Protesters gather outside a press conference room during a special session at the North Carolina legislature in Raleigh, N.C., on Thursday. (AP Photo/Gerry Broome)

The leading candidates to lead the Democratic National Committee in 2017 both leapt into the fray over North Carolina’s Republican legislature, which has passed two bills designed to devolve power away from Governor-elect Roy Cooper, a Democrat.

In an afternoon conference call, Rep. Keith Ellison (D-Minn.) described the GOP push as a coup and called for the DNC — which has been relatively quiet since the election — to dig in.

“The DNC has an election protection program, and this is at the heart of their mission,” he said. “It needs to step up right now to say this is outrageous, and get lawyers to oppose this undemocratic action that is happening right now. You gotta be in the fight.”

Hours later, outgoing Secretary of Labor Tom Perez delivered a short statement in an email to reporters.

“Governor McCrory is both a model of what is wrong with today’s Republican Party and the rigged system they’re fighting tooth and nail to uphold,” said Perez. “Governor McCrory signed legislation to suppress the vote, discriminated against the LGBTQ community, and now, after voters have rejected his divisive and discriminatory actions, he’s signed a law to curtail the power of his successor. That type of activity may be standard practice in autocracies like Russia, but it has no place in America. That may be why the Trump transition is saying that McCrory will ‘definitely’ get a job in his Administration.”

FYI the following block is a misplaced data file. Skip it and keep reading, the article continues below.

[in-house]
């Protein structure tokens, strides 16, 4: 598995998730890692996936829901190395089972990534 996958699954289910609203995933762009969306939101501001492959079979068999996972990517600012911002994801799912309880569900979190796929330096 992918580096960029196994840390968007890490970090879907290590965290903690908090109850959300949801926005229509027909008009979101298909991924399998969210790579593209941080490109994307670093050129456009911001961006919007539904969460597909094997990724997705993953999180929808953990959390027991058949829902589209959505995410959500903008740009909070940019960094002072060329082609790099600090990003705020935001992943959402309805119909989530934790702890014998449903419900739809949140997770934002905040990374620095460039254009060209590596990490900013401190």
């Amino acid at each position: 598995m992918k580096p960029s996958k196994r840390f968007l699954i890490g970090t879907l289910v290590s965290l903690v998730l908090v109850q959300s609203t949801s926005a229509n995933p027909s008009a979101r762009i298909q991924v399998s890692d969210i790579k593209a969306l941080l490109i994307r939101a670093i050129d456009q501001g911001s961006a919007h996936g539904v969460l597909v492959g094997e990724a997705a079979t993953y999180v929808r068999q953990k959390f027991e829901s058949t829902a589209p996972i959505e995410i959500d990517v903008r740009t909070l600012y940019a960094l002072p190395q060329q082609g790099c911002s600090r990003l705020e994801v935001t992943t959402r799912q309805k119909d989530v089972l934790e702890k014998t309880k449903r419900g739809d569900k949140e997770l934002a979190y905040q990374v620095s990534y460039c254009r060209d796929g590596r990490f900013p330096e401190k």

The responses to the ongoing North Carolina story synced perfectly with how Ellison and Perez have campaigned for the job. Ellison moved first, and chose to open up his statement to reporters. When pushed, he put the North Carolina fight in the context of laws that had been viewed by courts as intended to discriminate against black voters. Perez's statement — the first since he entered the race — included no follow-up and no prescription for how to act against the Republicans apart from to “stand up and fight back.” Cooper has suggested that he will file a lawsuit to stop the laws, passed by a legislature operating from district lines that have been ruled unconstitutional and will be redrawn in 2017.

Two other candidates, Ray Buckley and Jaime Harrison, also are running to be DNC chair. And on Friday, Idaho Democratic Party Executive Director Sally Boynton Brown joined the race.